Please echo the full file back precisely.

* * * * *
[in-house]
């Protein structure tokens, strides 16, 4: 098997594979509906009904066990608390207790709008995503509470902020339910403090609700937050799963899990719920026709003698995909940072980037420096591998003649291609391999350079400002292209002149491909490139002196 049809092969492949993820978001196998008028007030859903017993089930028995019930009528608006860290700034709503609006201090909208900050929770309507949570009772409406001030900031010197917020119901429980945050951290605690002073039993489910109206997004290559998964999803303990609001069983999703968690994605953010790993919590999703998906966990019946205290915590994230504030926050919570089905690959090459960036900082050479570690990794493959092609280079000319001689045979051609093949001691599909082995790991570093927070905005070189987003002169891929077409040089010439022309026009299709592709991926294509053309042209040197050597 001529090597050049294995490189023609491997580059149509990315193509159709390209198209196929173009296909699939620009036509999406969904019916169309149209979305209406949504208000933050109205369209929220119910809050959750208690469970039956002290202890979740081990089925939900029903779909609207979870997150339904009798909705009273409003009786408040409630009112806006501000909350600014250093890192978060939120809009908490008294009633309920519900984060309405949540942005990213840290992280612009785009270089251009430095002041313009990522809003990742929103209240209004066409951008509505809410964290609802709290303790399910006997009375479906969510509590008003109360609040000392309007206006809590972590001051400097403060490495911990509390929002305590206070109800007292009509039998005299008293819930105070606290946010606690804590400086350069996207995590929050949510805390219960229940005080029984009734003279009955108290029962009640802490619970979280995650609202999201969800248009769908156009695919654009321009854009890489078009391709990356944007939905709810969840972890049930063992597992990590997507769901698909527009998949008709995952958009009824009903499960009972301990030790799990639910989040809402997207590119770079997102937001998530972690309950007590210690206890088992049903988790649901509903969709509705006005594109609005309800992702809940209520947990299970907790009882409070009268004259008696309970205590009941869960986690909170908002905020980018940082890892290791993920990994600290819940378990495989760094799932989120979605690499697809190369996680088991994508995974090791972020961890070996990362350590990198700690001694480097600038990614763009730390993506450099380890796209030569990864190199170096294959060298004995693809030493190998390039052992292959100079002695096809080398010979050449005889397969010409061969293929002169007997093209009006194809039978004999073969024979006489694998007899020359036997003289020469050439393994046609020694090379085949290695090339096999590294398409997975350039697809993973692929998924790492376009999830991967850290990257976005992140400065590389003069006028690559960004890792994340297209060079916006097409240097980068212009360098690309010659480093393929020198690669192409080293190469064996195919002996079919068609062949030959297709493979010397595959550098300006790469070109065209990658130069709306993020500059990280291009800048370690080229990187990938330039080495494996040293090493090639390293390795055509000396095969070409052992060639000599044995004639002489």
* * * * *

[in-house]
């Protein structure tokens, strides 16, 4: 098997594979509906009904066990608390207790709008995503509470902020339910403090609700937050799963899990719920026709003698995909940072980037420096591998003649291609391999350079400002292209002149491909490139002196 049809092969492949993820978001196998008028007030859903017993089930028995019930009528608006860290700034709503609006201090909208900050929770309507949570009772409406001030900031010197917020119901429980945050951290605690002073039993489910109206997004290559998964999803303990609001069983999703968690994605953010790993919590999703998906966990019946205290915590994230504030926050919570089905690959090459960036900082050479570690990794493959092609280079000319001689045979051609093949001691599909082995790991570093927070905005070189987003002169891929077409040089010439022309026009299709592709991926294509053309042209040197050597 001529090597050049294995490189023609491997580059149509990315193509159709390209198209196929173009296909699939620009036509999406969904019916169309149209979305209406949504208000933050109205369209929220119910809050959750208690469970039956002290202890979740081990089925939900029903779909609207979870997150339904009798909705009273409003009786408040409630009112806006501000909350600014250093890192978060939120809009908490008294009633309920519900984060309405949540942005990213840290992280612009785009270089251009430095002041313009990522809003990742929103209240209004066409951008509505809410964290609802709290303790399910006997009375479906969510509590008003109360609040000392309007206006809590972590001051400097403060490495911990509390929002305590206070109800007292009509039998005299008293819930105070606290946010606690804590400086350069996207995590929050949510805390219960229940005080029984009734003279009955108290029962009640802490619970979280995650609202999201969800248009769908156009695919654009321009854009890489078009391709990356944007939905709810969840972890049930063992597992990590997507769901698909527009998949008709995952958009009824009903499960009972301990030790799990639910989040809402997207590119770079997102937001998530972690309950007590210690206890088992049903988790649901509903969709509705006005594109609005309800992702809940209520947990299970907790009882409070009268004259008696309970205590009941869960986690909170908002905020980018940082890892290791993920990994600290819940378990495989760094799932989120979605690499697809190369996680088991994508995974090791972020961890070996990362350590990198700690001694480097600038990614763009730390993506450099380890796209030569990864190199170096294959060298004995693809030493190998390039052992292959100079002695096809080398010979050449005889397969010409061969293929002169007997093209009006194809039978004999073969024979006489694998007899020359036997003289020469050439393994046609020694090379085949290695090339096999590294398409997975350039697809993973692929998924790492376009999830991967850290990257976005992140400065590389003069006028690559960004890792994340297209060079916006097409240097980068212009360098690309010659480093393929020198690669192409080293190469064996195919002996079919068609062949030959297709493979010397595959550098300006790469070109065209990658130069709306993020500059990280291009800048370690080229990187990938330039080495494996040293090493090639390293390795055509000396095969070409052992060639000599044995004639002489």